Dark Reading is part of the Informa Tech Division of Informa PLC

This site is operated by a business or businesses owned by Informa PLC and all copyright resides with them.Informa PLC's registered office is 5 Howick Place, London SW1P 1WG. Registered in England and Wales. Number 8860726.

Attacks/Breaches

9/9/2019
01:30 PM
Connect Directly
Twitter
LinkedIn
RSS
E-Mail
50%
50%

Public Exposure Does Little to Slow China-Based Thrip APT

Over the past year, the cyber-espionage group has attacked at least 12 other companies in the military, telecom, and satellite sectors, Symantec says.

China-based advanced persistent threat group (APT) Thrip continues to pose a major threat to organizations in the satellite, telecommunications, and military sectors in Southeast Asia more than a year after Symantec first exposed its activities.

Far from being deterred by the exposure, the group has continued its attacks unabated on companies in the region. Since June 2018, Thrip has attacked at least 12 high-level targets in multiple countries, including Hong Kong, Indonesia, Malaysia, and the Philippines, Symantec said in an update on Thrip's activities this week.

Thrip, which is known for leveraging legitimate tools such as PsExec, PowerShell, and LogMeIn in its attacks, also has added more custom weapons to its arsenal. According to Symantec, the Chinese group recently began using a previously unseen backdoor called Hannotog to try and gain persistent remote access on compromised systems. Hannotog takes advantage of the built-in Windows Management Instrumentation (WMI) component in Windows as part of its execution on victim networks.

Thrip also is using Sagerunex, another backdoor, recent attacks, suggesting a strong link between Thrip and Billbug Group (aka Lotus Blossom), a well-known Chinese cyber-espionage group that has been operating since at least early 2009. Sagerunex appears to be a more evolved version of malware dubbed Evora, which Billbug has been known to use. Based on this and other available telemetry it appears Thrip is a subgroup of Billbug, Symantec said.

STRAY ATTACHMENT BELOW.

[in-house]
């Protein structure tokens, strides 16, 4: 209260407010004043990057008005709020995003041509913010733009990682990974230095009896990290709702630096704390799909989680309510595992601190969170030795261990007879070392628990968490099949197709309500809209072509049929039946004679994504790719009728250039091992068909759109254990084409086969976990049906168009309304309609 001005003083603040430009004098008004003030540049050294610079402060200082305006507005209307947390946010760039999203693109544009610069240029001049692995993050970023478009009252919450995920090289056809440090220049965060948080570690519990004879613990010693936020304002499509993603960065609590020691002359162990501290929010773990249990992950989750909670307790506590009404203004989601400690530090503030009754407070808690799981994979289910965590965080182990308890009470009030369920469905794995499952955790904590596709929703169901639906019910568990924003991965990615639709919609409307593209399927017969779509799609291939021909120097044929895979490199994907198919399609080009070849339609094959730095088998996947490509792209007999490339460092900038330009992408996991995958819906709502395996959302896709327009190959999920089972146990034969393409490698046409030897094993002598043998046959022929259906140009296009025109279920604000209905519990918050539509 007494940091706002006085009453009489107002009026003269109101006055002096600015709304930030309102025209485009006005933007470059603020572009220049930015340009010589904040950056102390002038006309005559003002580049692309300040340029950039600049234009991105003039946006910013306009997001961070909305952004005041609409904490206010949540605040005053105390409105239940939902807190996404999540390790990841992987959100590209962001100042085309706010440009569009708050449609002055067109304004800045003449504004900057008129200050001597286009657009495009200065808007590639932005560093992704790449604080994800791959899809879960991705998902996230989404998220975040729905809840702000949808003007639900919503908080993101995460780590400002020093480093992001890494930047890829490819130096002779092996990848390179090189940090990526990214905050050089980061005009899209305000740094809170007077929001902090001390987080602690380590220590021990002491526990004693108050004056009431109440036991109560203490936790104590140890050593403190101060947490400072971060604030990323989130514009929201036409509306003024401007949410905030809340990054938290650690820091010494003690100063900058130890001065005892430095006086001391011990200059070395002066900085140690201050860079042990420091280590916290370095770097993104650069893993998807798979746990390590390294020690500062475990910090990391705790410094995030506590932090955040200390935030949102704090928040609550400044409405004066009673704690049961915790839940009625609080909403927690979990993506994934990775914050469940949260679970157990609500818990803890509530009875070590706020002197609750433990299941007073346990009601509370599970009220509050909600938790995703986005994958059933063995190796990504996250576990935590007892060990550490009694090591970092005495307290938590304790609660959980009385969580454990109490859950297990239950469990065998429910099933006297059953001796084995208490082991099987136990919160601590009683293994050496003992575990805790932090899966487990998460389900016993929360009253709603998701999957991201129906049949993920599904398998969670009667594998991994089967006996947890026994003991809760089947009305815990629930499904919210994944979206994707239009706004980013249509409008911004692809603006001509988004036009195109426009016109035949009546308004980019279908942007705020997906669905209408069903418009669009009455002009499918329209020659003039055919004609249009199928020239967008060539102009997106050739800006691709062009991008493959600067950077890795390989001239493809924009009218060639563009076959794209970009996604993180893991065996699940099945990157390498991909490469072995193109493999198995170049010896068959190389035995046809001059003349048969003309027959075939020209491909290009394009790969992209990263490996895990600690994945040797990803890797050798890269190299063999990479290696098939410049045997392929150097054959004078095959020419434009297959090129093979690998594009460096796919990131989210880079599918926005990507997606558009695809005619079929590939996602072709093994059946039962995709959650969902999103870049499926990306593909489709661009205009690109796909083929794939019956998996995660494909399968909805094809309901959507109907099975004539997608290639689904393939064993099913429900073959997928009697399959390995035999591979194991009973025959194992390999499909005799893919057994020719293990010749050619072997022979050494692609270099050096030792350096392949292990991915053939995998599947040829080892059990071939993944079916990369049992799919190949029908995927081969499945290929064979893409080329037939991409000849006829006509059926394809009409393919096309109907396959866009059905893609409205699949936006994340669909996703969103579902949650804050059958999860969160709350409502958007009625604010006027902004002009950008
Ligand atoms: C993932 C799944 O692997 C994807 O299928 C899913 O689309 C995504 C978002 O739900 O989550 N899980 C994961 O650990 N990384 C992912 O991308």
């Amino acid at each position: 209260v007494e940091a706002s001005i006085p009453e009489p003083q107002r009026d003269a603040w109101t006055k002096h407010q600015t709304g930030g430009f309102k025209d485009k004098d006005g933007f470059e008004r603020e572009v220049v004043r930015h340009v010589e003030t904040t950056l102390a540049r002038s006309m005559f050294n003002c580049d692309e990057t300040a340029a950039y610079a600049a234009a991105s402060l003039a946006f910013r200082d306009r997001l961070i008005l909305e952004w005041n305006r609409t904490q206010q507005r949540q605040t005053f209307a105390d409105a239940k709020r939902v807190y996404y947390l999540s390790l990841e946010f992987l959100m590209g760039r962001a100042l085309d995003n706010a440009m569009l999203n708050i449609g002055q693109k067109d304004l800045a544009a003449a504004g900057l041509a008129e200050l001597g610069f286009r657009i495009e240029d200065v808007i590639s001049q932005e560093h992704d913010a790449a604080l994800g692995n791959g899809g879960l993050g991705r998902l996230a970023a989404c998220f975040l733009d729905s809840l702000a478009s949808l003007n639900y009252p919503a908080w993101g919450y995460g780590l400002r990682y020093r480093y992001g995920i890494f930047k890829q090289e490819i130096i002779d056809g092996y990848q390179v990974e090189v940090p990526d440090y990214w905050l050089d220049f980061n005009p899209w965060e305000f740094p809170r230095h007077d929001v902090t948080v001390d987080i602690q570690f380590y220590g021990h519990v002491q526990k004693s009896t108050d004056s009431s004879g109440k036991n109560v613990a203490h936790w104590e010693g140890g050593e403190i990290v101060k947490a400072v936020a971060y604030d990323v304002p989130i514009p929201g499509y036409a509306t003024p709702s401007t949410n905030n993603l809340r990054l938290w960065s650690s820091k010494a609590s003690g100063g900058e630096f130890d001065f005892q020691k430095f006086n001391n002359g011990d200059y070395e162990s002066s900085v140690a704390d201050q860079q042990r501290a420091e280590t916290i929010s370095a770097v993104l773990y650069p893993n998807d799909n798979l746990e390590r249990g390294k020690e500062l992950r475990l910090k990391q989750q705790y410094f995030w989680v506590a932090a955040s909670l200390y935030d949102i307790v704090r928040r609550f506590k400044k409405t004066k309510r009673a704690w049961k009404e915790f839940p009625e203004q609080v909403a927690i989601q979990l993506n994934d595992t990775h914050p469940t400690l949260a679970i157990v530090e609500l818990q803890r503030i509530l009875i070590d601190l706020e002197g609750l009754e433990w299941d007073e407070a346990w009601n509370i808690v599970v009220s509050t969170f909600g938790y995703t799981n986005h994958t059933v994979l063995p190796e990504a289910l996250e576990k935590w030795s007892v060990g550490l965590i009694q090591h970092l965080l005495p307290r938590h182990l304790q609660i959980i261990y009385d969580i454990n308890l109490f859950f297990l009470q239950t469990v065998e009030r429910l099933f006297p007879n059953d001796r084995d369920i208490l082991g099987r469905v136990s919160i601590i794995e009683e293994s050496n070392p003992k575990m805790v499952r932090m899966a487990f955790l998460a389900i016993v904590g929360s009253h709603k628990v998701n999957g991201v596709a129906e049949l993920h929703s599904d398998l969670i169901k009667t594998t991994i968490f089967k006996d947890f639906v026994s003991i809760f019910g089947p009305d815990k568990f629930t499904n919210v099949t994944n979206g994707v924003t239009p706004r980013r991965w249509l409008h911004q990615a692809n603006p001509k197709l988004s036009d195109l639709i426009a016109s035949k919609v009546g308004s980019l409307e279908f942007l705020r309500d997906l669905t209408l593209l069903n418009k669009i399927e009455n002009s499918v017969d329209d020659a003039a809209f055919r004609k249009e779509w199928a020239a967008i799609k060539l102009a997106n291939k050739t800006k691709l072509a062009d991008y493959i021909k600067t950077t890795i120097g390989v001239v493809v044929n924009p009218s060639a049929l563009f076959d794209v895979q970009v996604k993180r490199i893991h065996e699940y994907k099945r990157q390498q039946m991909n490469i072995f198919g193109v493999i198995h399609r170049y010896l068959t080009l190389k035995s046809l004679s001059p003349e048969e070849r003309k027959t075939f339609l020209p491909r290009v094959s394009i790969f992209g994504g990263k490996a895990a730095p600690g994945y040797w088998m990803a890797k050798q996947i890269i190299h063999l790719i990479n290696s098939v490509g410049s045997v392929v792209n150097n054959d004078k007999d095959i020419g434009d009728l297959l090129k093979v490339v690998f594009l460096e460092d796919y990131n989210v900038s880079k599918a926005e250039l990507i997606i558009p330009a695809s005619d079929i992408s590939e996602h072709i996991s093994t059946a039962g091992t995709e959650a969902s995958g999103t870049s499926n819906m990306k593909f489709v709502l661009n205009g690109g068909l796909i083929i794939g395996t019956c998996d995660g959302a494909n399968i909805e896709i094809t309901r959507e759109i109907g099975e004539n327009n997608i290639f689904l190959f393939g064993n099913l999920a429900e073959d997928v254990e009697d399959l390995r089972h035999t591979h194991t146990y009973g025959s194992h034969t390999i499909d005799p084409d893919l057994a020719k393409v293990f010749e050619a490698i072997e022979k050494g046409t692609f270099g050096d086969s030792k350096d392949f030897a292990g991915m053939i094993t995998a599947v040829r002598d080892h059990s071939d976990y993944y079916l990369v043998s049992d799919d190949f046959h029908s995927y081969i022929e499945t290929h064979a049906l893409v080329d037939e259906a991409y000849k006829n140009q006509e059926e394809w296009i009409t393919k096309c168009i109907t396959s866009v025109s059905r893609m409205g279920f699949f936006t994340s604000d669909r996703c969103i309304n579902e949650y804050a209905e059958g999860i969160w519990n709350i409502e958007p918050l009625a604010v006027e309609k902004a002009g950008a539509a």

For organizations on its radar, Thrip presents a clear and present danger, says Vikram Thakur, technical director at Symantec.

"Attackers will continue to target organizations regardless of public exposure of their campaigns and tools," he says. "[Organizations] in targeted market segments should take note of the techniques leveraged by Thrip and ensure they have appropriate tools to both instrument and respond in case the attacker turns their way." 

One complicating factor is Thrip's heavy use of legitimate and dual-use tools for lateral movement, credential theft malware execution, and other malicious activities. By hiding its attack traffic in a sea of legitimate traffic, the group — like a growing number of other threat actors — has made it much harder for organizations to stop them using typical antimalware and theft detection tools.

Beyond Cyber Espionage?
Thrip's main motive continues to be cyber espionage, Thakur says. But in at least a few of its attacks, the group appears to have gained a dangerous level of access to operational systems.

In one attack on a satellite communications provider that Symantec investigated last year, Thrip actors seemed particularly interested in infecting computers that monitored and controlled satellites. In another attack involving a Southeast Asian geospatial imaging and mapping company, Thrip once again went after operational systems. That time, the group attacked systems using for critical application development tasks and those running imaging software and Google Earth Server.